DBs capitalize on rush with 4 interceptions
From Lori Nickel, JSonline
~Green Bay — There were times when St. Louis Rams quarterback Nick Foles looked like he didn’t even have an offensive line in front of him.
That’s how much the pressure was coming from the edges and up the gut, and when that happens, it can rattle a quarterback into throwing passes he’d rather not.
So while this will go down as an excellent game for Green Bay’s defensive backs with their four game-changing, momentum-killing interceptions, some of the credit must go to the pass rush.
“We did a fairly good job of that today — putting hits on him,” said linebacker Clay Matthews, who had four quarterback hurries and 1.5 sacks. “Especially early on, those few interceptions, I’m sure he felt the heat. I’m sure he threw an interception he didn’t want. You saw the one that left his hand a little wobbly … as well as the one in the back in the end zone to finish the game.”
The beneficiaries of the pressure were some of Green Bay’s youngest players.
Packers rookie Quinten Rollins collected two, and got to do his first Lambeau Leap after on
e of them; Micah Hyde picked off Foles early, and Ha Ha Clinton-Dix hauled in a touchdown-saving interception late. Each contributed in some way to the 24-10 Packers victory.
After Aaron Rodgers’ threw his first interception at Lambeau Field in 586 passes, Hyde immediately took the focus off of the streak-ending turnover by collecting an interception of his own. Hyde jumped in front of Kenny Britt at midfield and prevented the Rams from capitalizing on the bonus possession.
Eight plays later, Green Bay defensive end Datone Jones was in the face of Foles and Rollins stole a short pass and returned it 45 yards for a touchdown and a 14-0 lead.
“We were just in zone coverage,” said Rollins. “I just happened to step in and make a play. We complement each other. The front rush obviously does a tremendous job, and on the back end we also cover well.”
It was Green Bay’s first rookie Pick 6 since Marques Anderson had one in 2002.
The Rams kept charging, however, and trailing 21-10 with 11:38 left began a drive with a 55-yard rush by Todd Gurley. Three plays later, from the Green Bay 7, St. Louis was ready to make it a game again when Clinton-Dix intercepted a tipped ball in the end zone to kill the momentum. He also got the pick despite taking a good stiff arm from Gurley on the previous play.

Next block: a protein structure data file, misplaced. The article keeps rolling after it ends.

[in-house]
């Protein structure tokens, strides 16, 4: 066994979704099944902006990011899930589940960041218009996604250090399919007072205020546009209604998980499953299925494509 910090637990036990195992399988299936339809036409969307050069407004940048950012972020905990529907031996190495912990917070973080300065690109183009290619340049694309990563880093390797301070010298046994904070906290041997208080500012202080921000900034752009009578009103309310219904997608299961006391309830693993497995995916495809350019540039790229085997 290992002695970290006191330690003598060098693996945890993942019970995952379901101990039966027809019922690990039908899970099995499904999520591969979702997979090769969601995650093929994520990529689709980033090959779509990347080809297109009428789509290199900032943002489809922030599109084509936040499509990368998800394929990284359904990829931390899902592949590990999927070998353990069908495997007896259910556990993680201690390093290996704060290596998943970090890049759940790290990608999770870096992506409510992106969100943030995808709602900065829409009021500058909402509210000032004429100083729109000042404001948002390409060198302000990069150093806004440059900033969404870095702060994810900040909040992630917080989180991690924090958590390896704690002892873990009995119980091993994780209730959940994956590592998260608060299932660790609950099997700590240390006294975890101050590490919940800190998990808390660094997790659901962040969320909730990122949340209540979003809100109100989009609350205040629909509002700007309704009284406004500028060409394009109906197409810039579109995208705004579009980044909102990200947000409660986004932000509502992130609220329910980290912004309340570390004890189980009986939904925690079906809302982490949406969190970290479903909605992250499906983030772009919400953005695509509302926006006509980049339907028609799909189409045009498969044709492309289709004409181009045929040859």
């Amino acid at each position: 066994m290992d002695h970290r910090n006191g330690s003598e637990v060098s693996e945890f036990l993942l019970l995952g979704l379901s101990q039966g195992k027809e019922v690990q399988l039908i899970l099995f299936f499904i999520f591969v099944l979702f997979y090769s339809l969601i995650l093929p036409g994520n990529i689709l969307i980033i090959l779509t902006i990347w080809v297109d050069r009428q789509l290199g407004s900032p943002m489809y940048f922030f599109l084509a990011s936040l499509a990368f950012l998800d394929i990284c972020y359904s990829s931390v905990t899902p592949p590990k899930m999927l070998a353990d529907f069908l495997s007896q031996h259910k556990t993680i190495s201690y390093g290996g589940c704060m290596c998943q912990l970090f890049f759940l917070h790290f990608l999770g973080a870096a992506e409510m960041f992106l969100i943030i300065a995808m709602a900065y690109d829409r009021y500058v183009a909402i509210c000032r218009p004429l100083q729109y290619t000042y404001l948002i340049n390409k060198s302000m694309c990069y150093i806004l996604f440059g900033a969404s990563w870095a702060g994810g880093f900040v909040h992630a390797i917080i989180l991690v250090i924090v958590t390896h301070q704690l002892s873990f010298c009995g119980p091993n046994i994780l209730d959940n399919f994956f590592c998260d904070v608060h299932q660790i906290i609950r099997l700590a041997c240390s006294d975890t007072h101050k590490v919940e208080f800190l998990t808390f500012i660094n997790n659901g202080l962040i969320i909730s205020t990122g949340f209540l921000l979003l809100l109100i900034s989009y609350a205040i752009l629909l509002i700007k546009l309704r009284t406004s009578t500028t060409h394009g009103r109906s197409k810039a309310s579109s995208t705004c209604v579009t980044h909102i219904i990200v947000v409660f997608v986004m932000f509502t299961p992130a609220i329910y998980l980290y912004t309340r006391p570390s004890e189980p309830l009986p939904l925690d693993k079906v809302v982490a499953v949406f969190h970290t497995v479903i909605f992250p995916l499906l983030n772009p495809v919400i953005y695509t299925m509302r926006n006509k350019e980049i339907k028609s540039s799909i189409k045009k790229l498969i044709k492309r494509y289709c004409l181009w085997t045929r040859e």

“Coach wanted to go in the dime and we’re short on safeties right now because of Sean,” said Clinton-Dix, referring to safety Sean Richardson’s absence from the game because of a neck injury. “I just sucked it up and turned back around to help my teammates.”
The Packers’ final interception came in the final minute, with the Rams trailing 24-10, when Rollins got his second of the game deep in Green Bay territory.
“They were both hard,” said Rollins of his picks. “It’s hard enough to get one in this league, let alone two.”
This was Green Bay’s first four-interception game for the defense since Sept. 13, 2012, when it had four against Chicago. The team record of nine interceptions in a game was set in 1943 against the Lions.
“We’re all competitors, we all want to have the most,” said Hyde. “But as long as we’re getting those, we’re getting off the field, we’re putting our offense in a good position.”
None of the defensive backs would take credit for bailing out Green Bay’s offense that looked uncharacteristically out of sync against the Rams.
“I believe in A-Rod, still going to believe in him to make those plays,” said Clinton-Dix. “I love A-Rod and it’s his team.”
But the DBs would give credit to the pass rush, which also came from Julius Peppers, Mike Neal and Nick Perry besides Matthews and Jones.
“They pressured him like crazy today,” said Hyde. “It was huge. I think most of the turnovers came when we had pressure and made him throw into small pockets. As long as we can do that with the guys up front, we’re going to be hard to beat.”
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